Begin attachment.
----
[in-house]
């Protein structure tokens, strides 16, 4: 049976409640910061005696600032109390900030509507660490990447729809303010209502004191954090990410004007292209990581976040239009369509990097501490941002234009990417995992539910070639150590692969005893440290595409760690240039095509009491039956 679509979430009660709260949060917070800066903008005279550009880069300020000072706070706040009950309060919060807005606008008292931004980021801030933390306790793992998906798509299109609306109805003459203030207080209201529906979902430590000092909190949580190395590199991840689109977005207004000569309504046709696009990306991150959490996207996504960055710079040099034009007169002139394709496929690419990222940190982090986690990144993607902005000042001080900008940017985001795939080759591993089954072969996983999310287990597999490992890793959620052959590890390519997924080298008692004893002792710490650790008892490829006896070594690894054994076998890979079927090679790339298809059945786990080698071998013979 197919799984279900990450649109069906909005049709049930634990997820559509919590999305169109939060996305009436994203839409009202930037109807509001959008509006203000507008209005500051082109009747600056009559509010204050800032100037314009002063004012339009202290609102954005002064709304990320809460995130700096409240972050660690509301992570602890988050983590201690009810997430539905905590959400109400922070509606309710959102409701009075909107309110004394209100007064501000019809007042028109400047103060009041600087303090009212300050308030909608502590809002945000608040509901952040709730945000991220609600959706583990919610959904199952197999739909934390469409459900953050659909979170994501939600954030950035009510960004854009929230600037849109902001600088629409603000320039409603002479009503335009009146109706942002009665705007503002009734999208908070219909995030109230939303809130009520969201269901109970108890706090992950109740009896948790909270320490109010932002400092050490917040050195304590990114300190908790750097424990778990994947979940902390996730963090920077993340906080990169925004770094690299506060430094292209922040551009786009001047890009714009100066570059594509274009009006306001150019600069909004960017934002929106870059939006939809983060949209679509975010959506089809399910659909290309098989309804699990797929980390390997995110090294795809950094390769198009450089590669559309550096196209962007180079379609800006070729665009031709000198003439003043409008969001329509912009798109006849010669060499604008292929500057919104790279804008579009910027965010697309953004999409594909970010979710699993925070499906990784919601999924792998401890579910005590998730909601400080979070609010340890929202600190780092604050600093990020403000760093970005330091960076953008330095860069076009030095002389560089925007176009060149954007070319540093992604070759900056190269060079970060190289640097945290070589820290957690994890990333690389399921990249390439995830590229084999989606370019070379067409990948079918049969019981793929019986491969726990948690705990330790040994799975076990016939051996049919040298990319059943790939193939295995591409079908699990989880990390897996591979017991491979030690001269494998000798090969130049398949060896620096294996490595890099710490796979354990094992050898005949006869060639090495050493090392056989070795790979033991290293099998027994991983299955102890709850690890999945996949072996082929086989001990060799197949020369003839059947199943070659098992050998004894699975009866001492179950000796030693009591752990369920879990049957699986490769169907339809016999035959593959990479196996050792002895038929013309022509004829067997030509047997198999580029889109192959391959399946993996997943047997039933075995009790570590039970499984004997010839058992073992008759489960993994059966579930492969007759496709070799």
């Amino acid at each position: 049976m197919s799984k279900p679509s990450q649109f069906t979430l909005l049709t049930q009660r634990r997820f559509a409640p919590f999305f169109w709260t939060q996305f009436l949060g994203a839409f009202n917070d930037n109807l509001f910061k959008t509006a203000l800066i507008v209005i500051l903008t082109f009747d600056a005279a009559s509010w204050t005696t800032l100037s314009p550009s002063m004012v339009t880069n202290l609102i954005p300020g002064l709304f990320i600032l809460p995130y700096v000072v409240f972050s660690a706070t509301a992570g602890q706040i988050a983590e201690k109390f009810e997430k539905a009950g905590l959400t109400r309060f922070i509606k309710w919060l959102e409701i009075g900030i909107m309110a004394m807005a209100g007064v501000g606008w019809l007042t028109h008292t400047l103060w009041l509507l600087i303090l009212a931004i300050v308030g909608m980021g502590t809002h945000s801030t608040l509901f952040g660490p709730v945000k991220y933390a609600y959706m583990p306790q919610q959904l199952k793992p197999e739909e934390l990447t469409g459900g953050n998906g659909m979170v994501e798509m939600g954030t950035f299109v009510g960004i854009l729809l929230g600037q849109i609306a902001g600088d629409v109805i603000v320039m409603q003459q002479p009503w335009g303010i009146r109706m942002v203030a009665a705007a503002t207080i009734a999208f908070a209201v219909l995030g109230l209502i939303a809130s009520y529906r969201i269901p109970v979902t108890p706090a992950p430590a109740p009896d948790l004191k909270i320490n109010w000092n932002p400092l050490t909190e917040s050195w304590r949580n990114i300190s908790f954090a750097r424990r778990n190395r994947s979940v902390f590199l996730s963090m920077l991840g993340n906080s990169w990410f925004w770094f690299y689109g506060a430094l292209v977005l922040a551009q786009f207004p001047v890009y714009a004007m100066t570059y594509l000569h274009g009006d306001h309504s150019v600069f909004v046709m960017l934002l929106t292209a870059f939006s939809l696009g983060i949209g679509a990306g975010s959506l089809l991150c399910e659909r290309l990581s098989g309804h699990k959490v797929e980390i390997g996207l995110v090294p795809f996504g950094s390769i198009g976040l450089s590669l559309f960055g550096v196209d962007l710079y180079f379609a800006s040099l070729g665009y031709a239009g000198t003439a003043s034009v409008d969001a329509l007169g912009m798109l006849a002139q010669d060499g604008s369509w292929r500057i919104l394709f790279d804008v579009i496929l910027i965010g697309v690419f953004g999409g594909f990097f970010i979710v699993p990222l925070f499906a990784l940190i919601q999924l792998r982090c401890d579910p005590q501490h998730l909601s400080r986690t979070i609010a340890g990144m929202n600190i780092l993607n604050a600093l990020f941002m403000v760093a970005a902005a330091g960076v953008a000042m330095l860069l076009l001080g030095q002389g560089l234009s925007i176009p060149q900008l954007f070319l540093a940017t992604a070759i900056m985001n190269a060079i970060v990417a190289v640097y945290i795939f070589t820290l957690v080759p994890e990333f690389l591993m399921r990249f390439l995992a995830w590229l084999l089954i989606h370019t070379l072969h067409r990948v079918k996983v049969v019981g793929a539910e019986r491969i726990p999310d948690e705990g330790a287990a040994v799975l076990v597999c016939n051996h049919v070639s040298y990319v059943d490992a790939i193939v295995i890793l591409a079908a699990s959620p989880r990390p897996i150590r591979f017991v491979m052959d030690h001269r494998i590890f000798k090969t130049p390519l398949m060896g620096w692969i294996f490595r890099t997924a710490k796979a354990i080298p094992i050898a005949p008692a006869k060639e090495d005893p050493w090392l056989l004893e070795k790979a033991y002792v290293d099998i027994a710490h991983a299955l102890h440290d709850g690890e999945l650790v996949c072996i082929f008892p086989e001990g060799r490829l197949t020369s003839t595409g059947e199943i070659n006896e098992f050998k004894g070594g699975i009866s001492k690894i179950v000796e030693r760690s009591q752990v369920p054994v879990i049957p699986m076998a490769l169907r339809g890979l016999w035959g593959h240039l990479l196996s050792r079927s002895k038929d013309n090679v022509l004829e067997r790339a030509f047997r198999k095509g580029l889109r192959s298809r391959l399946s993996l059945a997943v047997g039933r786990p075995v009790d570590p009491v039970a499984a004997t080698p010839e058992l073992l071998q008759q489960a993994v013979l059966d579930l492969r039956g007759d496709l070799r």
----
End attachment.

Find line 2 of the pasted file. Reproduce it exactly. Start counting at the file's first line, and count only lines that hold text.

């Protein structure tokens, strides 16, 4: 049976409640910061005696600032109390900030509507660490990447729809303010209502004191954090990410004007292209990581976040239009369509990097501490941002234009990417995992539910070639150590692969005893440290595409760690240039095509009491039956 679509979430009660709260949060917070800066903008005279550009880069300020000072706070706040009950309060919060807005606008008292931004980021801030933390306790793992998906798509299109609306109805003459203030207080209201529906979902430590000092909190949580190395590199991840689109977005207004000569309504046709696009990306991150959490996207996504960055710079040099034009007169002139394709496929690419990222940190982090986690990144993607902005000042001080900008940017985001795939080759591993089954072969996983999310287990597999490992890793959620052959590890390519997924080298008692004893002792710490650790008892490829006896070594690894054994076998890979079927090679790339298809059945786990080698071998013979 197919799984279900990450649109069906909005049709049930634990997820559509919590999305169109939060996305009436994203839409009202930037109807509001959008509006203000507008209005500051082109009747600056009559509010204050800032100037314009002063004012339009202290609102954005002064709304990320809460995130700096409240972050660690509301992570602890988050983590201690009810997430539905905590959400109400922070509606309710959102409701009075909107309110004394209100007064501000019809007042028109400047103060009041600087303090009212300050308030909608502590809002945000608040509901952040709730945000991220609600959706583990919610959904199952197999739909934390469409459900953050659909979170994501939600954030950035009510960004854009929230600037849109902001600088629409603000320039409603002479009503335009009146109706942002009665705007503002009734999208908070219909995030109230939303809130009520969201269901109970108890706090992950109740009896948790909270320490109010932002400092050490917040050195304590990114300190908790750097424990778990994947979940902390996730963090920077993340906080990169925004770094690299506060430094292209922040551009786009001047890009714009100066570059594509274009009006306001150019600069909004960017934002929106870059939006939809983060949209679509975010959506089809399910659909290309098989309804699990797929980390390997995110090294795809950094390769198009450089590669559309550096196209962007180079379609800006070729665009031709000198003439003043409008969001329509912009798109006849010669060499604008292929500057919104790279804008579009910027965010697309953004999409594909970010979710699993925070499906990784919601999924792998401890579910005590998730909601400080979070609010340890929202600190780092604050600093990020403000760093970005330091960076953008330095860069076009030095002389560089925007176009060149954007070319540093992604070759900056190269060079970060190289640097945290070589820290957690994890990333690389399921990249390439995830590229084999989606370019070379067409990948079918049969019981793929019986491969726990948690705990330790040994799975076990016939051996049919040298990319059943790939193939295995591409079908699990989880990390897996591979017991491979030690001269494998000798090969130049398949060896620096294996490595890099710490796979354990094992050898005949006869060639090495050493090392056989070795790979033991290293099998027994991983299955102890709850690890999945996949072996082929086989001990060799197949020369003839059947199943070659098992050998004894699975009866001492179950000796030693009591752990369920879990049957699986490769169907339809016999035959593959990479196996050792002895038929013309022509004829067997030509047997198999580029889109192959391959399946993996997943047997039933075995009790570590039970499984004997010839058992073992008759489960993994059966579930492969007759496709070799």